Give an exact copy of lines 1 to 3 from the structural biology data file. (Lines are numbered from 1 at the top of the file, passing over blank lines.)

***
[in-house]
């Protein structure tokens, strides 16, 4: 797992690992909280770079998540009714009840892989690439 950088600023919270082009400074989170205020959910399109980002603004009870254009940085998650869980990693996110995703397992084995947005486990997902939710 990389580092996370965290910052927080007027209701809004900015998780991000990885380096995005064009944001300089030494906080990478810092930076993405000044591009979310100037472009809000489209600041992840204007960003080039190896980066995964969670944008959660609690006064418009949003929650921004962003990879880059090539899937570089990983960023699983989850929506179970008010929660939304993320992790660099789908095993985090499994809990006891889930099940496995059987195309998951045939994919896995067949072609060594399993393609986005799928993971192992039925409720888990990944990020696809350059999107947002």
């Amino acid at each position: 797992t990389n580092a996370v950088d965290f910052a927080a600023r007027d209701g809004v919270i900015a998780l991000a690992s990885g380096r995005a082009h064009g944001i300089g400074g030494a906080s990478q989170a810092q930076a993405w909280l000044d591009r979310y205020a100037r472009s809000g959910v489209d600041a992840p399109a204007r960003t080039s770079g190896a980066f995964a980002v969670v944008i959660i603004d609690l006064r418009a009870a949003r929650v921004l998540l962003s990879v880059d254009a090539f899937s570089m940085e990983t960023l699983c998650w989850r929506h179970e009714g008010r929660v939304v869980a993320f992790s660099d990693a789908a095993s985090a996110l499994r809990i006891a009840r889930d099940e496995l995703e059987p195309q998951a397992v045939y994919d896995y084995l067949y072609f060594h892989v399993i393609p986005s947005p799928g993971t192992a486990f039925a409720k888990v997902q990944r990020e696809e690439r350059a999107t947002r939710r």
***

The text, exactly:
[in-house]
């Protein structure tokens, strides 16, 4: 797992690992909280770079998540009714009840892989690439 950088600023919270082009400074989170205020959910399109980002603004009870254009940085998650869980990693996110995703397992084995947005486990997902939710 990389580092996370965290910052927080007027209701809004900015998780991000990885380096995005064009944001300089030494906080990478810092930076993405000044591009979310100037472009809000489209600041992840204007960003080039190896980066995964969670944008959660609690006064418009949003929650921004962003990879880059090539899937570089990983960023699983989850929506179970008010929660939304993320992790660099789908095993985090499994809990006891889930099940496995059987195309998951045939994919896995067949072609060594399993393609986005799928993971192992039925409720888990990944990020696809350059999107947002």
């Amino acid at each position: 797992t990389n580092a996370v950088d965290f910052a927080a600023r007027d209701g809004v919270i900015a998780l991000a690992s990885g380096r995005a082009h064009g944001i300089g400074g030494a906080s990478q989170a810092q930076a993405w909280l000044d591009r979310y205020a100037r472009s809000g959910v489209d600041a992840p399109a204007r960003t080039s770079g190896a980066f995964a980002v969670v944008i959660i603004d609690l006064r418009a009870a949003r929650v921004l998540l962003s990879v880059d254009a090539f899937s570089m940085e990983t960023l699983c998650w989850r929506h179970e009714g008010r929660v939304v869980a993320f992790s660099d990693a789908a095993s985090a996110l499994r809990i006891a009840r889930d099940e496995l995703e059987p195309q998951a397992v045939y994919d896995y084995l067949y072609f060594h892989v399993i393609p986005s947005p799928g993971t192992a486990f039925a409720k888990v997902q990944r990020e696809e690439r350059a999107t947002r939710r």